• The author interviews Colonel Myint Thein of Myanmar’s police force, who seeks more US aid for counter-narcotics efforts. However, the interview suggests that militias linked to the Myanmar government are actively involved in drug production. While the colonel acknowledges some government complicity, he provides sanitized answers and ultimately pleads for more foreign assistance.

  • In 2016, there was a large uprising in Myanmar organized by the Pat Jasan group to destroy poppy fields run by militias. The militias attacked the protesters, killing and injuring many. However, this uprising received little international attention compared to previous pro-democracy protests in Myanmar.

  • Ot Pat Jasan was a popular Kachin Christian vigilante group that hunted down drug traffickers in northern Myanmar. Their mission aimed to curb the heroin and meth trade fueling conflict in Kachin state.

  • However, the death of one of their young commandos during a raid against drug traffickers led to large protests in Myitkyina against the warlord Ting Ying and his cadres. Protesters surrounded Ting Ying’s estate, throwing stones at his windows.

  • Past clashes between government forces and Kachin protesters in 1988 and 2007 were violently suppressed, leading to many deaths. As an armed ethnic group, the Kachin people are less likely to back down from potential violent retaliation this time.

  • The uprising represented by Ot Pat Jasan is a “primal howl” against both the drug trade and the military domination over the Kachin people. The drug lords and militias are threatening Kachin lives and prospering due to institutional corruption.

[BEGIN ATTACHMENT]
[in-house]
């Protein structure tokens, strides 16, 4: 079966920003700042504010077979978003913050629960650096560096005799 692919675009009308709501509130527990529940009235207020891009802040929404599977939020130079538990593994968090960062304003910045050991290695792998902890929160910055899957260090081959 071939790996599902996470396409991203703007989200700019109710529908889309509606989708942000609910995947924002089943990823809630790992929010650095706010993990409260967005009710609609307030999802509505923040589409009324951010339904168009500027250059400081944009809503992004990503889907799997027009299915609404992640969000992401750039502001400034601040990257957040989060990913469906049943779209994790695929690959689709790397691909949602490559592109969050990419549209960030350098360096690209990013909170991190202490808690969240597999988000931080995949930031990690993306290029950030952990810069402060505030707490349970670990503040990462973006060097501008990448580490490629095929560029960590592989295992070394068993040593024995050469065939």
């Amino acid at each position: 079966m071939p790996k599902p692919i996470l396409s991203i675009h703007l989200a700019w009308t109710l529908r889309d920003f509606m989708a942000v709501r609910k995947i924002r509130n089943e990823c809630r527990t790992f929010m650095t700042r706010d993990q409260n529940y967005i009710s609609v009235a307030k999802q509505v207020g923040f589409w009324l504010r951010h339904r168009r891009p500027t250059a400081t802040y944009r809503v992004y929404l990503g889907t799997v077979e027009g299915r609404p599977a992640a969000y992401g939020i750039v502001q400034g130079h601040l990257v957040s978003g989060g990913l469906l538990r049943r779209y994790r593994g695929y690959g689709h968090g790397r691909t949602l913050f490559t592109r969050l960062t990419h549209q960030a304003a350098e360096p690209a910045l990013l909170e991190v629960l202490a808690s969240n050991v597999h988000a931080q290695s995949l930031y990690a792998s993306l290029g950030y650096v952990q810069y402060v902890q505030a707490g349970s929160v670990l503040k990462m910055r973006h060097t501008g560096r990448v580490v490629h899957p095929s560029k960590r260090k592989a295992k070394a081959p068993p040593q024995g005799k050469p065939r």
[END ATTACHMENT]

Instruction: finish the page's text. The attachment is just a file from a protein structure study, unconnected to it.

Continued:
• The article argues that truly addressing the situation requires listening to Kachin demands, removing military control over their lands, and allowing them to benefit from the region’s natural resource wealth like jade, which is currently mostly channeled to military leaders.

  • Western countries have largely ignored the state-backed drug trade in Myanmar and its role in funding conflict, instead pushing ethnic groups to disarm while courting foreign investment. But unrest will continue without addressing the root issues.

  • The passage describes Manila, Philippines as incredibly overcrowded and densely populated, with some areas resembling slums. Poverty is intermixed with wealthier areas.

  • Uncontrolled population growth is highlighted as a major issue exacerbating poverty. The Philippines population has tripled since 1968 to nearly 105 million currently, growing by 5,000 babies per day.

  • Surveys show Filipinas on average have more children than intended, especially those with only elementary education who intend 3 children but have 4-5. This uncontrolled population growth challenges prosperity.

  • Having extra, unintended children keeps many families in deep poverty, with as many as 40% living on just $2/day. Parents, especially mothers, will go hungry to feed their children in these situations.

  • The description includes an anecdote about a 35-year-old mother of 8 who was severely malnourished from childbearing and breastfeeding, having lost most of her teeth. This highlights the human toll of uncontrolled population growth and poverty.

The passage discusses two “drug wars” occurring in the Philippines - the government’s war on crystal meth and the Catholic Church’s war on contraception.